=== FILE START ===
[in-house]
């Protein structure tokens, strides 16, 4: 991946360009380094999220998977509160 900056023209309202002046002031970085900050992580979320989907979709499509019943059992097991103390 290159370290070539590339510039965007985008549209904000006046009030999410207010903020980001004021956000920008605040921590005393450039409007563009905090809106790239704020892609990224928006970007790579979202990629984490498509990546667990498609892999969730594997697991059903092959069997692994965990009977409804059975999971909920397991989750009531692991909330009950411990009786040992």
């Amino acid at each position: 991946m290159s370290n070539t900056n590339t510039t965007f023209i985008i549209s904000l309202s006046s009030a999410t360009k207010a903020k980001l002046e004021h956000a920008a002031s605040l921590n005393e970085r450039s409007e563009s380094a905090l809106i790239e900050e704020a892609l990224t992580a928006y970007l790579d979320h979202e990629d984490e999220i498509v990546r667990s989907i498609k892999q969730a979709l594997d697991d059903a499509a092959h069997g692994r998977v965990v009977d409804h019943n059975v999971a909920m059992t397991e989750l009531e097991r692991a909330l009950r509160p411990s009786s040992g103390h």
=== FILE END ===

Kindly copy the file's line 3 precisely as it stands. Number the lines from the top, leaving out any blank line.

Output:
């Amino acid at each position: 991946m290159s370290n070539t900056n590339t510039t965007f023209i985008i549209s904000l309202s006046s009030a999410t360009k207010a903020k980001l002046e004021h956000a920008a002031s605040l921590n005393e970085r450039s409007e563009s380094a905090l809106i790239e900050e704020a892609l990224t992580a928006y970007l790579d979320h979202e990629d984490e999220i498509v990546r667990s989907i498609k892999q969730a979709l594997d697991d059903a499509a092959h069997g692994r998977v965990v009977d409804h019943n059975v999971a909920m059992t397991e989750l009531e097991r692991a909330l009950r509160p411990s009786s040992g103390h």